Food and drink marketeers have long been serious about getting down with the kids.
Whether it’s major suppliers revamping their product portfolios to boost their appeal to young shoppers or retailers courting Gen Z on TikTok, youth-focused marketing is everywhere. Even regulators want a piece of the action, publishing lengthy reports on how to make sense of young consumers and their attitudes to food.
With good reason - Gen Z now accounts for 40% of global consumers and influences hundreds of billions in spend. What’s more, its expectations around brand purpose, social and environmental credentials and diversity and inclusion can be markedly different to those of older generations. With younger shoppers also typically more open to trying new brands, food and drink companies are right to invest in understanding, and building relationships with, this increasingly important cohort.
At the same time, they must not lose sight of the needs of – and opportunities around – older demographics.
According to the Mature Marketing Association (MMA), only 5% of advertising is currently targeted at the over-50s, even though they account for 80% of disposable income.
Where advertisers do target older consumers, the messaging is often clunky and one-dimensional. Think funerals, life insurance and incontinence pads instead of aspirational lifestyle content. Technology, fashion and beauty brands are frequent offenders, but food and drink advertisers also have work to do. In a 2018 survey by Gransnet, 63% of respondents over 50 said they felt food and drink advertising was under- or misrepresenting their age group.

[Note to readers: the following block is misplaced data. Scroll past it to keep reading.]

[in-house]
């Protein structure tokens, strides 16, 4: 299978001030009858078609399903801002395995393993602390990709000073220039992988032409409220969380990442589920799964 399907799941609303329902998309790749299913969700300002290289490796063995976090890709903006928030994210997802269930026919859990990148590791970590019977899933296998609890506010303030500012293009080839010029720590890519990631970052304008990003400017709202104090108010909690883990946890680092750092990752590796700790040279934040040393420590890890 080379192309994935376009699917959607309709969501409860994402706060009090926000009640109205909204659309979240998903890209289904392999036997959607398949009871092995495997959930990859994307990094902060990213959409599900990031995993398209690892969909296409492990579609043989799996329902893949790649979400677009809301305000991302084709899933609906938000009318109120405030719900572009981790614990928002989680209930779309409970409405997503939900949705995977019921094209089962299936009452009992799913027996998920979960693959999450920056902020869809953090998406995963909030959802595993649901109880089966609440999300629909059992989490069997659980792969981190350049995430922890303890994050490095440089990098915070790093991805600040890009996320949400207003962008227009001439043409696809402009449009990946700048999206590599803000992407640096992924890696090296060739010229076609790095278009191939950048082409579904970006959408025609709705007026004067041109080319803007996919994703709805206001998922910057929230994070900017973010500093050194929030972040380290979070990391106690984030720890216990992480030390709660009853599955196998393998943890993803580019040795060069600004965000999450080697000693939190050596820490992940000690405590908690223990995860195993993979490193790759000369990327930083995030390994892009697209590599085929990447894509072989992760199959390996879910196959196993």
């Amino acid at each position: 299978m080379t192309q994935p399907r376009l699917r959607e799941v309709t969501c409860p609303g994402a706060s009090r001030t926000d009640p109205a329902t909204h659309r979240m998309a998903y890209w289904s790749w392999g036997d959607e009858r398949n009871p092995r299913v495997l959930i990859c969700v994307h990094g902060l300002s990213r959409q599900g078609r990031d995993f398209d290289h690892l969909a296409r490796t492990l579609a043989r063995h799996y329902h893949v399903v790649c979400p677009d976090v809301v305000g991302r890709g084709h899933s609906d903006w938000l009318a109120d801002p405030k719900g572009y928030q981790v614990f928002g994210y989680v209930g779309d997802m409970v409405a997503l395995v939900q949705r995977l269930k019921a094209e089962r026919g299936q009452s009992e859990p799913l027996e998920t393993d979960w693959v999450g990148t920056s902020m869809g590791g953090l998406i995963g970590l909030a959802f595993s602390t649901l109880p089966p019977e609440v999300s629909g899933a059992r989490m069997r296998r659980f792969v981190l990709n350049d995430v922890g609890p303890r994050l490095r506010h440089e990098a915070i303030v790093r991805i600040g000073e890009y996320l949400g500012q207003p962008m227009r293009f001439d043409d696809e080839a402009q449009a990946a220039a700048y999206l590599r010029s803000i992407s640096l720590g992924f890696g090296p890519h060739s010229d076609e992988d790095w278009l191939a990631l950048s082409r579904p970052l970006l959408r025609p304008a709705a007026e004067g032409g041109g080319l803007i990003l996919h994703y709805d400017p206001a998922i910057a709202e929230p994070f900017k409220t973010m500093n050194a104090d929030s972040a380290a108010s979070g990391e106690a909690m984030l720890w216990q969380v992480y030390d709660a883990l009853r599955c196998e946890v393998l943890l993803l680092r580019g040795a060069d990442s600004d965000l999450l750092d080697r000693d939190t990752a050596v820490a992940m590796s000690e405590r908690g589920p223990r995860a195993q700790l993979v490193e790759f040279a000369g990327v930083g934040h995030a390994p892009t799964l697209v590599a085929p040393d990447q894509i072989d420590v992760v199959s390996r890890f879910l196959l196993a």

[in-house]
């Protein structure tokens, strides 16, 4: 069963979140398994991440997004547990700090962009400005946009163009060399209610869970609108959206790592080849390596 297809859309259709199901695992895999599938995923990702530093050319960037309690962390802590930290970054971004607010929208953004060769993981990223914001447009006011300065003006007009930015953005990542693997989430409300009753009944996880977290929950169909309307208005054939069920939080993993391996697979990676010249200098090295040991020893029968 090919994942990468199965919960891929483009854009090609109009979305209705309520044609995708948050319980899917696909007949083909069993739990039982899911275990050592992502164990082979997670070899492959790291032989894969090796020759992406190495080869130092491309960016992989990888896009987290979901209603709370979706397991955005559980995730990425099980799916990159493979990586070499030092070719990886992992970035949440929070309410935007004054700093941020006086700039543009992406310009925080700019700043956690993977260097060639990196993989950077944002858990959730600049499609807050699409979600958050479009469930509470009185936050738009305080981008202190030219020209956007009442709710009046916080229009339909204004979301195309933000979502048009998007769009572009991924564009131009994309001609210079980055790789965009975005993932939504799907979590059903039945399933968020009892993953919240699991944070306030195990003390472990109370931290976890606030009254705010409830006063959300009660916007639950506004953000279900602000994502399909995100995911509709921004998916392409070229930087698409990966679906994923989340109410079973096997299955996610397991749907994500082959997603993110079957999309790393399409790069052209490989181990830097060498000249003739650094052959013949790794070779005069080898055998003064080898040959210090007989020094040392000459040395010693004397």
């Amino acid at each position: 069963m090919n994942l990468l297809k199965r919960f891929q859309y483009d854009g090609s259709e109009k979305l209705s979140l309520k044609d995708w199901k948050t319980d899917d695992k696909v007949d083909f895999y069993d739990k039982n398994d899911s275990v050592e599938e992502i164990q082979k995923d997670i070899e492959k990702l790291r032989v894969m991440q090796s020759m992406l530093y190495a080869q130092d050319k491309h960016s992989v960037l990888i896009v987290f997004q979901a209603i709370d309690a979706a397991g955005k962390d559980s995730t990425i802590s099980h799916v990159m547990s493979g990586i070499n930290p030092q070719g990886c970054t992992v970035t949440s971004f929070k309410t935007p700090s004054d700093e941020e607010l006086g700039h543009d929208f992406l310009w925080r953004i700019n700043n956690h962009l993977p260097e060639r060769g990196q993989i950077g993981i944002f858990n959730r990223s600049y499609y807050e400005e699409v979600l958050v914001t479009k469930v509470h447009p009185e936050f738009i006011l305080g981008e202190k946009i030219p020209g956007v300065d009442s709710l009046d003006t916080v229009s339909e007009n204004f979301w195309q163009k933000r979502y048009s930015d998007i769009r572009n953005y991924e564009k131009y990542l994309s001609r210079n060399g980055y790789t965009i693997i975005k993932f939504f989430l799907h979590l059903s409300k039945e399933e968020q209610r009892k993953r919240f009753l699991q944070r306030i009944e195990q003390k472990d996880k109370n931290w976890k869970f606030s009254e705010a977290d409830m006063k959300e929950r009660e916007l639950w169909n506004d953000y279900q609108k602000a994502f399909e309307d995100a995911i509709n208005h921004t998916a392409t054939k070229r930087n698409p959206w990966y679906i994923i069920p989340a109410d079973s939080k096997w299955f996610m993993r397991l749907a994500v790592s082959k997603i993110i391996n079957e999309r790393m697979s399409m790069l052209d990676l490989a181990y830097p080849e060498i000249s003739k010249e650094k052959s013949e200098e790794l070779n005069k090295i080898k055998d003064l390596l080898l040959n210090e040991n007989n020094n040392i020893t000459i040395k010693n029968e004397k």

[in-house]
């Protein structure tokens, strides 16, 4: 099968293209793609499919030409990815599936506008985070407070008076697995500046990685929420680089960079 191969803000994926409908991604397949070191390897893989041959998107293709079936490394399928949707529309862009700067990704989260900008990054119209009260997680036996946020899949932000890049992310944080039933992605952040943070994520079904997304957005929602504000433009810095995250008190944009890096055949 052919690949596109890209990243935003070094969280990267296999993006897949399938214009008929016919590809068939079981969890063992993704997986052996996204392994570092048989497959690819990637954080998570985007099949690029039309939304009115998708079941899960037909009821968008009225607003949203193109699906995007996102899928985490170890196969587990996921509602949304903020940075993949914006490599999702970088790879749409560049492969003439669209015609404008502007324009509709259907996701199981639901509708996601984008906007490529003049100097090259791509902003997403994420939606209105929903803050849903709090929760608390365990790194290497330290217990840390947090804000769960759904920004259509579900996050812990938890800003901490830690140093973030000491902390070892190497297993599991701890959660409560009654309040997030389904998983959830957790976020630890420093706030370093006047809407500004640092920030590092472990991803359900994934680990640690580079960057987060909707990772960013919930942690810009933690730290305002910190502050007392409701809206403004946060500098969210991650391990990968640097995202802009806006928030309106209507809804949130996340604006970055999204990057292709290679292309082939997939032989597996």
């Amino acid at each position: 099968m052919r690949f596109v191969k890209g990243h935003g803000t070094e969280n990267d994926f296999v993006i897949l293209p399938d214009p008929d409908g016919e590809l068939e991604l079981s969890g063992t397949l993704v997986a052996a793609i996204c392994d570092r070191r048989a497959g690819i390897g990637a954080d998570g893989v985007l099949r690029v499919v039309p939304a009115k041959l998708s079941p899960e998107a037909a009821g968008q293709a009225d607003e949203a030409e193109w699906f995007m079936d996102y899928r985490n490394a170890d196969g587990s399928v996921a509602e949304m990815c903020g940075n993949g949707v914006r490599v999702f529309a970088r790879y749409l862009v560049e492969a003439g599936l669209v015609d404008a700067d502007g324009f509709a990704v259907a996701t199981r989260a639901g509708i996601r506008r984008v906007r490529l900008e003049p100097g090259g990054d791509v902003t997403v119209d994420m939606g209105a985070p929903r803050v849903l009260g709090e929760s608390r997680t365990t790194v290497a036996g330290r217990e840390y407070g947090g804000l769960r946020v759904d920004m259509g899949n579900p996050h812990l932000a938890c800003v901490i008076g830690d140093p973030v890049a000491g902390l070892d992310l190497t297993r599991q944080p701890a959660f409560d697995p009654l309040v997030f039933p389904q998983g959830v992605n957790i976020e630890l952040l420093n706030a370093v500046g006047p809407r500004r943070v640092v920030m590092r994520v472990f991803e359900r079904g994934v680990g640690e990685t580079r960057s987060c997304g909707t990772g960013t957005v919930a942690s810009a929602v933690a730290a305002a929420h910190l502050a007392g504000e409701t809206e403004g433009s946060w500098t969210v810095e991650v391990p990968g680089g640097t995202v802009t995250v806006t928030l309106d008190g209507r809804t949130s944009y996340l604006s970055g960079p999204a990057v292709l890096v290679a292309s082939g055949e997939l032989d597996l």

Continued failure to engage the over-50s could be especially costly in the wake of the pandemic. Older consumers will receive Covid-19 vaccines before Gen Z and millennials, allowing them to move around more freely and splash out on holidays and meals out. It’s why some commentators are already predicting a ‘silver surge’ in post-Covid spending driven by vaccinated ‘boomers’.
On top of this, the over-50s are more likely to have come out of the pandemic with their finances intact. Unemployment and job insecurity have disproportionately hit younger people. A report by Tesco and The Prince’s Trust found nearly a quarter of young people (23%) in the UK don’t feel confident about their future work. Globally, the average annual gross income of those aged 25 to 29 dropped by 6% in real terms in 2020.
By contrast, the over-50s are primed to increase their spend on food and drink. Recent research by Attest found that 27.3% of older consumers plan to spend more on groceries in the immediate future compared with 19.5% of those aged 18 to 40. Tomorrow’s over-50s are also set to spend more. Figures from the MMA suggest 64% of today’s 40-49 year olds expect to increase their spending on food and drink over the next 10 years.
Grocery brands that want to secure their share of this extra spend will need to figure out how to speak to over-50s in ways that are relevant and authentic.
Health is one obvious opportunity. Healthy eating was already the top health priority for the over-55s, and the pandemic has further increased this generation’s health consciousness. No wonder ‘active ageing’ was recently highlighted by Barclays as a key NPD opportunity for the food and drink sector.
The boom in ecommerce, which has seen many older shoppers buy groceries online for the first time, has also opened new avenues for engagement. Although not all online buying will prove sticky, with some vaccinated older shoppers already returning to stores, savvy brands and retailers will use the shift to digital to build more direct relationships with the over-50s.
The biggest opportunity, however, lies in a change of mindset. The disruption to shopper behaviour caused by the pandemic has forced many food and drink brands to re-evaluate how they market to consumers. In the process, it’s created an opportunity for marketeers to look again at the over-50s and see them for what they are: an important, diverse group of people who deserve the same level of relevance, creativity and fun as millennials and Gen Z.